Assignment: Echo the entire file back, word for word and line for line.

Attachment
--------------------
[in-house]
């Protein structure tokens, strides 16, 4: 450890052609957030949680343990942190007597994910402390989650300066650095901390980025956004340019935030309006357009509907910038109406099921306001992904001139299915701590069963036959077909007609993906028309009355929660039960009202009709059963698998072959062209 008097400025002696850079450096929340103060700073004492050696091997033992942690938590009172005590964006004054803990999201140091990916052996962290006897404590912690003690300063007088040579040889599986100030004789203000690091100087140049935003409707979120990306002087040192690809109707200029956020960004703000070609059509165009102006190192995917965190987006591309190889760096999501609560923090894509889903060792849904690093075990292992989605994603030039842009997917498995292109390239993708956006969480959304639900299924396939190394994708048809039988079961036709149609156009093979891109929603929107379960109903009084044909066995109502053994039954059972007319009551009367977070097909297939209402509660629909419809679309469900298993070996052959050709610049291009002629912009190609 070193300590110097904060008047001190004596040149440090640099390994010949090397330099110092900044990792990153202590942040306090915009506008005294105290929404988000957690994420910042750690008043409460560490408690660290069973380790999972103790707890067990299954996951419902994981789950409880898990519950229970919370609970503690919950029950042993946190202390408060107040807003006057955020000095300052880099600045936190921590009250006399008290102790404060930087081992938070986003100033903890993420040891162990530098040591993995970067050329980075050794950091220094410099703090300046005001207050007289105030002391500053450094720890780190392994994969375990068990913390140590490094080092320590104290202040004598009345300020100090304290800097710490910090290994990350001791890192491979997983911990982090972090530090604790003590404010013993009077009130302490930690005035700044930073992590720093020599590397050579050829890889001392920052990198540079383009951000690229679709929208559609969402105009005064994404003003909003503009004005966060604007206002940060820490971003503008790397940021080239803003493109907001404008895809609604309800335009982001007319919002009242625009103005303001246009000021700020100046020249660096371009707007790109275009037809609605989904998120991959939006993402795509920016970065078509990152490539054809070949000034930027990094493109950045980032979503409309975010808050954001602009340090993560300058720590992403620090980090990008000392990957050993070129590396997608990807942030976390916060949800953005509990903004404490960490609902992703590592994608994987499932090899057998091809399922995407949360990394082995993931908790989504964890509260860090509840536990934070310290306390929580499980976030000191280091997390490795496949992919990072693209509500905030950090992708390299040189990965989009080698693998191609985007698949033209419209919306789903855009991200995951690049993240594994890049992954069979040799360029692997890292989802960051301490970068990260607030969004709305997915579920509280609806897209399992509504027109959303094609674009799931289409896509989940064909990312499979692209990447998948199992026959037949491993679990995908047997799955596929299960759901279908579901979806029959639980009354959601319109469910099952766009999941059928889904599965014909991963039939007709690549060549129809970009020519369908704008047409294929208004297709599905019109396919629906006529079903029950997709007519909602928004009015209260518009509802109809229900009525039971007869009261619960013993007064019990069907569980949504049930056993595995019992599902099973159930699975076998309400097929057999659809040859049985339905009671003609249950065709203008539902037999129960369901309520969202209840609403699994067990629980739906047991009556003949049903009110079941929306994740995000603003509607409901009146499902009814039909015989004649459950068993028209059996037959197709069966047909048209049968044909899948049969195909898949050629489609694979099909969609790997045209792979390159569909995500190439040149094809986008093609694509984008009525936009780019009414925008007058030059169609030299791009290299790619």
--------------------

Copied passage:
[in-house]
């Protein structure tokens, strides 16, 4: 450890052609957030949680343990942190007597994910402390989650300066650095901390980025956004340019935030309006357009509907910038109406099921306001992904001139299915701590069963036959077909007609993906028309009355929660039960009202009709059963698998072959062209 008097400025002696850079450096929340103060700073004492050696091997033992942690938590009172005590964006004054803990999201140091990916052996962290006897404590912690003690300063007088040579040889599986100030004789203000690091100087140049935003409707979120990306002087040192690809109707200029956020960004703000070609059509165009102006190192995917965190987006591309190889760096999501609560923090894509889903060792849904690093075990292992989605994603030039842009997917498995292109390239993708956006969480959304639900299924396939190394994708048809039988079961036709149609156009093979891109929603929107379960109903009084044909066995109502053994039954059972007319009551009367977070097909297939209402509660629909419809679309469900298993070996052959050709610049291009002629912009190609 070193300590110097904060008047001190004596040149440090640099390994010949090397330099110092900044990792990153202590942040306090915009506008005294105290929404988000957690994420910042750690008043409460560490408690660290069973380790999972103790707890067990299954996951419902994981789950409880898990519950229970919370609970503690919950029950042993946190202390408060107040807003006057955020000095300052880099600045936190921590009250006399008290102790404060930087081992938070986003100033903890993420040891162990530098040591993995970067050329980075050794950091220094410099703090300046005001207050007289105030002391500053450094720890780190392994994969375990068990913390140590490094080092320590104290202040004598009345300020100090304290800097710490910090290994990350001791890192491979997983911990982090972090530090604790003590404010013993009077009130302490930690005035700044930073992590720093020599590397050579050829890889001392920052990198540079383009951000690229679709929208559609969402105009005064994404003003909003503009004005966060604007206002940060820490971003503008790397940021080239803003493109907001404008895809609604309800335009982001007319919002009242625009103005303001246009000021700020100046020249660096371009707007790109275009037809609605989904998120991959939006993402795509920016970065078509990152490539054809070949000034930027990094493109950045980032979503409309975010808050954001602009340090993560300058720590992403620090980090990008000392990957050993070129590396997608990807942030976390916060949800953005509990903004404490960490609902992703590592994608994987499932090899057998091809399922995407949360990394082995993931908790989504964890509260860090509840536990934070310290306390929580499980976030000191280091997390490795496949992919990072693209509500905030950090992708390299040189990965989009080698693998191609985007698949033209419209919306789903855009991200995951690049993240594994890049992954069979040799360029692997890292989802960051301490970068990260607030969004709305997915579920509280609806897209399992509504027109959303094609674009799931289409896509989940064909990312499979692209990447998948199992026959037949491993679990995908047997799955596929299960759901279908579901979806029959639980009354959601319109469910099952766009999941059928889904599965014909991963039939007709690549060549129809970009020519369908704008047409294929208004297709599905019109396919629906006529079903029950997709007519909602928004009015209260518009509802109809229900009525039971007869009261619960013993007064019990069907569980949504049930056993595995019992599902099973159930699975076998309400097929057999659809040859049985339905009671003609249950065709203008539902037999129960369901309520969202209840609403699994067990629980739906047991009556003949049903009110079941929306994740995000603003509607409901009146499902009814039909015989004649459950068993028209059996037959197709069966047909048209049968044909899948049969195909898949050629489609694979099909969609790997045209792979390159569909995500190439040149094809986008093609694509984008009525936009780019009414925008007058030059169609030299791009290299790619």